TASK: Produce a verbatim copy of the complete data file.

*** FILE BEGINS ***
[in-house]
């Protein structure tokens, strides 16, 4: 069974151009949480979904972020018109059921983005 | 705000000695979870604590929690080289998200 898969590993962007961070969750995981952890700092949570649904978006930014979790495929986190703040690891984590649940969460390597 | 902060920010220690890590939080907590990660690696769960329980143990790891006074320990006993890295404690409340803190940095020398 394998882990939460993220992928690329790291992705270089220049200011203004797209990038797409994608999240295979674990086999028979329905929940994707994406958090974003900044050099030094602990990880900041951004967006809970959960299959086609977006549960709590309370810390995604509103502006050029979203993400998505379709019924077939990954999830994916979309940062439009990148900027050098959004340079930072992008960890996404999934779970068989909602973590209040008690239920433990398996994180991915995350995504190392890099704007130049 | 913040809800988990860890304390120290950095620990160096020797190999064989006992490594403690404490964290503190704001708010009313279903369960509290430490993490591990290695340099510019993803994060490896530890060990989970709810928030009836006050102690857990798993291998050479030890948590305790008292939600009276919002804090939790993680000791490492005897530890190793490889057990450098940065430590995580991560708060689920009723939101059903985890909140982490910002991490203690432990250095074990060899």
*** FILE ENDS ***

[in-house]
């Protein structure tokens, strides 16, 4: 069974151009949480979904972020018109059921983005 | 705000000695979870604590929690080289998200 898969590993962007961070969750995981952890700092949570649904978006930014979790495929986190703040690891984590649940969460390597 | 902060920010220690890590939080907590990660690696769960329980143990790891006074320990006993890295404690409340803190940095020398 394998882990939460993220992928690329790291992705270089220049200011203004797209990038797409994608999240295979674990086999028979329905929940994707994406958090974003900044050099030094602990990880900041951004967006809970959960299959086609977006549960709590309370810390995604509103502006050029979203993400998505379709019924077939990954999830994916979309940062439009990148900027050098959004340079930072992008960890996404999934779970068989909602973590209040008690239920433990398996994180991915995350995504190392890099704007130049 | 913040809800988990860890304390120290950095620990160096020797190999064989006992490594403690404490964290503190704001708010009313279903369960509290430490993490591990290695340099510019993803994060490896530890060990989970709810928030009836006050102690857990798993291998050479030890948590305790008292939600009276919002804090939790993680000791490492005897530890190793490889057990450098940065430590995580991560708060689920009723939101059903985890909140982490910002991490203690432990250095074990060899």